A fight between the Loggins and Jones families escalated into a violent melee involving at least 20 people. Some of them were punching Loggins, who saw a gun fall from one participant’s hoodie. He picked it up. Someone kicked him, and he started shooting. Two people died. Others were injured. At trial, Loggins sought a self-defense instruction, but the circuit court wouldn’t give it.
Loggins was convicted of, among other things, 1st-degree reckless homicide and 1st degree reckless endangerment. The issue for appeal was whether Loggins reasonably believed that his use of force was necessary to prevent imminent death or great bodily harm to himself, pursuant to §939.48(1) and WIS JI-Criminal 800 so that he received a self-defense instruction.
The court of appeals acknowledged that “Wisconsin law establishes a ‘low bar’ for an accused who seeks a jury instruction on the privilege of self-defense. State v. Schmidt, 2012 WI App 113, ¶12, 344 Wis. 2d 336, 824 N.W.2d 839. The accused need produce only “some evidence” in support of self-defense. Head, 255 Wis. 2d 194, ¶112. The court of appeals must focus on the encounter from the defendant’s perspective. Stietz, 375 Wis. 2d 572, ¶22. Opinion ¶19. Given the circumstance just described, one might suppose that that Loggins was entitled to a self-defense instruction. But “no,” says the court of appeals:
¶22 The State concedes that under statute and case law, Loggins “may have reasonably believed that he needed to threaten deadly force to end the attack.” (Emphasis added.) It cites to State v. Watkins, 2002 WI 101, ¶55, 255 Wis. 2d 265, 647 N.W.2d 244, for the proposition that an accused who threatened to use deadly force may be entitled to a self-defense instruction with a lesser showing than would be needed if he had in fact used deadly force. But it argues that “[n]othing in Loggins’ version of events evinced a belief that his attackers were threatening him with imminent death or great bodily harm.”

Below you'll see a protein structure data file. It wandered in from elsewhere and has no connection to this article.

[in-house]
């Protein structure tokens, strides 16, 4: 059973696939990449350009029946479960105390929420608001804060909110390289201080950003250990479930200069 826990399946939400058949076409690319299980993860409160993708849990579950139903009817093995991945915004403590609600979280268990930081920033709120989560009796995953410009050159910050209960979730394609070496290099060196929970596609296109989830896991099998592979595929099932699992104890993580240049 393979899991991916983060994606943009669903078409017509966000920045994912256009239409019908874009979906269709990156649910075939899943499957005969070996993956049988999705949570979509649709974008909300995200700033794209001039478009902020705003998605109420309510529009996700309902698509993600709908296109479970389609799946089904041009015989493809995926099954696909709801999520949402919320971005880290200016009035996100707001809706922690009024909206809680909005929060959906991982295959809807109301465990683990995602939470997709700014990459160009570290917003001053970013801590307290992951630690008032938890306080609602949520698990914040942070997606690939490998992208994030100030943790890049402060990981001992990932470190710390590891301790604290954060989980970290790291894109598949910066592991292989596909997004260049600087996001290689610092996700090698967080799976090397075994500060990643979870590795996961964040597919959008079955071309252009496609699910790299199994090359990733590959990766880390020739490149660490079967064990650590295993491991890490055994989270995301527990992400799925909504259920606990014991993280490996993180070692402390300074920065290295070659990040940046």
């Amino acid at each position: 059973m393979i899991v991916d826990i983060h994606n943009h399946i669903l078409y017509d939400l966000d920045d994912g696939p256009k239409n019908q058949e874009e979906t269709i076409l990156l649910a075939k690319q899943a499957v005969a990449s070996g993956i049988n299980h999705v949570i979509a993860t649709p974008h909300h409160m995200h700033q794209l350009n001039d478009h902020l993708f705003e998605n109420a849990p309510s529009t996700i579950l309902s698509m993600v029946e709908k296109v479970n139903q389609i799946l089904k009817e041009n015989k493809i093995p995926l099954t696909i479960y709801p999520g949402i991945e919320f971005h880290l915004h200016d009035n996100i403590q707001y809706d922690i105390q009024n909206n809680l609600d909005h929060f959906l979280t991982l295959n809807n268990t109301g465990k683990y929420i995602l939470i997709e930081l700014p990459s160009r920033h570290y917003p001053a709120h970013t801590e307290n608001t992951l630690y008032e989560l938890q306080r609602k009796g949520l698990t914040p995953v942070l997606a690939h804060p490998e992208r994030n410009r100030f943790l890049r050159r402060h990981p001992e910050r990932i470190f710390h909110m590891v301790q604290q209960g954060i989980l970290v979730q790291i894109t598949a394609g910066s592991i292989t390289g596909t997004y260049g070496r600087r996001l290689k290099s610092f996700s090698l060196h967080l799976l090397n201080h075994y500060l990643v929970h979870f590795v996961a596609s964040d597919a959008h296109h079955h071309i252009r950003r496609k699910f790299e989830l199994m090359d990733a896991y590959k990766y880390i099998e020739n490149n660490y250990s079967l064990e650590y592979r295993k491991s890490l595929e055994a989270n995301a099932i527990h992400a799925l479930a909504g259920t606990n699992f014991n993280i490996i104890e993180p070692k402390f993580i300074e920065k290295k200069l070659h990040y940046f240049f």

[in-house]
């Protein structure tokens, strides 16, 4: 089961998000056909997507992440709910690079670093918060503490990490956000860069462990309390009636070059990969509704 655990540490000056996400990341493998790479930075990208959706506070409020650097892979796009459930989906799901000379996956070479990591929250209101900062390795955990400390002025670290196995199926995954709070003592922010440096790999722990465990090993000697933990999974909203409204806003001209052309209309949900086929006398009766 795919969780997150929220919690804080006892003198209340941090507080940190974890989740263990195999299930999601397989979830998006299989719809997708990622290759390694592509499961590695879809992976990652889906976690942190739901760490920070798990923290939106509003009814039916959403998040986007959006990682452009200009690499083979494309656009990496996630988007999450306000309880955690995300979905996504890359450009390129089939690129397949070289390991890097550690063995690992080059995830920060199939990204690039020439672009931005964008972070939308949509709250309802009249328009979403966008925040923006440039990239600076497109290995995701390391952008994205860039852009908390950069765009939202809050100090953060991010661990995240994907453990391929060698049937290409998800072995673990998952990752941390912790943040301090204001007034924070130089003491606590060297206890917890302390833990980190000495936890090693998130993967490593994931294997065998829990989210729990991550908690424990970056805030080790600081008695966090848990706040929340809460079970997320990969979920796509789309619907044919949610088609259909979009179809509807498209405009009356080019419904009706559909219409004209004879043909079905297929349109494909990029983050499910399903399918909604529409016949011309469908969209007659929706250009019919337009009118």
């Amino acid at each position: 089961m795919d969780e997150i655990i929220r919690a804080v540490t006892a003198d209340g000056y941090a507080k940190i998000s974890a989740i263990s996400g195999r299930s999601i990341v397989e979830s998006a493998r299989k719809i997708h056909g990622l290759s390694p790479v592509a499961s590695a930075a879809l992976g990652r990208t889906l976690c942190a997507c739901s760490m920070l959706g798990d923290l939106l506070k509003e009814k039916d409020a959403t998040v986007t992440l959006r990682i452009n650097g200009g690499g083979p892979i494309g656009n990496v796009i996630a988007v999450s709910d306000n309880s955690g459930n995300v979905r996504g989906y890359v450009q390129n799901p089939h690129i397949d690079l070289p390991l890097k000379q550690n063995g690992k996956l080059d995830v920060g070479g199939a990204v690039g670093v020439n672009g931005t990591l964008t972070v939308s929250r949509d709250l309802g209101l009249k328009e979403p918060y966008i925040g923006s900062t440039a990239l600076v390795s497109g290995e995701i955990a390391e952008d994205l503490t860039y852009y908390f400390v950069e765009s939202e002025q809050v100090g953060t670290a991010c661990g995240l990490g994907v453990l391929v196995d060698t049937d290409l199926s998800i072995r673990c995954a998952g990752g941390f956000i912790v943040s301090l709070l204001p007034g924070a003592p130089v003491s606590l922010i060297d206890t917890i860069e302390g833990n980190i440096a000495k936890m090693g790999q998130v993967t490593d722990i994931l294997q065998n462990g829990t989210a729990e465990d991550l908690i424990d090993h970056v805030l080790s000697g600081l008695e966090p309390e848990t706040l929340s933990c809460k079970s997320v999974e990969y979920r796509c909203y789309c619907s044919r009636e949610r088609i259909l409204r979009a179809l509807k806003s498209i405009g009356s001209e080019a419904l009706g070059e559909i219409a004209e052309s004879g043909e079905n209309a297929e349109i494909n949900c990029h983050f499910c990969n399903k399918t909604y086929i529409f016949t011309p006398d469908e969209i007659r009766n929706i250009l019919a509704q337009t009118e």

¶23 Loggins’ testimony was that he had been hit and kicked prior to picking up the gun. At the point when he armed himself with the gun, he testified, he was kicked by someone who missed while aiming for his arm, possibly with the intention of kicking the gun out of his hand. The only threat Loggins has testified that he faced after he picked up the gun was a person, apparently unarmed, who kicked his arm.
¶24 The question is whether it was reasonable for Loggins to believe that the deadly force he used was necessary to stop imminent death or great bodily harm. Loggins’ burden was to produce “some evidence” that his belief was reasonable. There is no evidence that Loggins was threatened with imminent death or great bodily harm at the moment when he armed himself. His decision to shoot indiscriminately fifteen times therefore was not based on a reasonable belief that it was necessary. The trial court did not err in denying his request for the self defense instruction.